It's a real challenge to try and bake in it, as everything has to be adjusted for size/quantity, and watched carefully once in the oven... recipe temperatures don't always work out just by automatically lowering the temp by 25º, and most of my bakeware won't fit. Best so far are an 8x8 square or round commercial pan which heats more evenly. The instructions say not to use glass pie pans or loaf pans in it, I'm fearful of damaging my pottery bakeware, and I refuse to buy disposable aluminum pans. Certainly my Thanksgiving turkey won't fit either, even though it's a very small turkey.

I've already burned the tops of muffins even though the centers were still uncooked. Same for a small cake. It makes me very hesitant about more "trial" baking with Thanksgiving just a day away. My stuffing/dressing recipe has cornbread in it, and I have always made my cornbread in a cast iron skillet in the oven. 

Thinking on it though... my grandmother made cornbread, biscuits and who knows what else over an open fire when she and 2 sisters homesteaded 160 acres in Colorado and lived in an Army-type walled tent.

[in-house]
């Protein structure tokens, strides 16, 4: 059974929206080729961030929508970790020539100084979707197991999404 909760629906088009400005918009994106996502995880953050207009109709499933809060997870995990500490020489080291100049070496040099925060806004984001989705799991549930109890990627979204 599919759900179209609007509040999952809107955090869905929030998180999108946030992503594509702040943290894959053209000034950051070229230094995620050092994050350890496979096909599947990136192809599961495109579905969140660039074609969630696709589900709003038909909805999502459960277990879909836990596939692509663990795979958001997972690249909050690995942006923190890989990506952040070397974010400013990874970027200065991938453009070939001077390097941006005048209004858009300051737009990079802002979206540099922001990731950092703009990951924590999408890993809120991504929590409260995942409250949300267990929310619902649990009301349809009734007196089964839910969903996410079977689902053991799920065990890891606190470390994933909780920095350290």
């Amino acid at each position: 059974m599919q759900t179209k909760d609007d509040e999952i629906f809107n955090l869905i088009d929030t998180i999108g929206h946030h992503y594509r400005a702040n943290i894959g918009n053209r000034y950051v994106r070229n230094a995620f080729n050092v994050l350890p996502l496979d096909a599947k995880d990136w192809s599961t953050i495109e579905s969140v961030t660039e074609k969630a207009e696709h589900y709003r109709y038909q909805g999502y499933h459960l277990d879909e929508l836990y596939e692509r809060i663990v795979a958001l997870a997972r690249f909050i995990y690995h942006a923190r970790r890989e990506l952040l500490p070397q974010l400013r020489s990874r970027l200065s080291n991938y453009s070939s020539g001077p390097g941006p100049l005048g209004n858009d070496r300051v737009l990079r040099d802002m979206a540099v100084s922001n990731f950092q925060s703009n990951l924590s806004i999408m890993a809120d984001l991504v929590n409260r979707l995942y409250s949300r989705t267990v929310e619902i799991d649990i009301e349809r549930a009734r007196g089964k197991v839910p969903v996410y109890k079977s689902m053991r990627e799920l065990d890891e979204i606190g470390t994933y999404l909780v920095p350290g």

If she could manage, I'm sure I can figure it out too. In actuality, I'm considering it good practice in the event of extended power outages. Whatever I learn to cook on a hot plate burner should translate to cooking over a fire with some minor tinkering. Even the cardboard smoker I made could act as an oven with some adaptation.

Wednesday, November 24, 2010

Cranberry Pear Clafouti

OhMyGod~... This is one of the best things I have ever put in my mouth!!! YUM! YUM! YUM!  
If you are not familiar with a clafouti, you are not alone... neither was I, except reading the name occasionally on food blogs. This one I made, my very first, blew me away with the taste. I had thought it might be good, but turned out to be one of the best damn desserts I have eaten in my whole life!

According to Wikipedia, a clafouti, or clafoutis, is a baked French dessert of black cherries in a buttered dish, covered with a thick flan-like batter and baked. The clafoutis is dusted with powdered sugar and served lukewarm.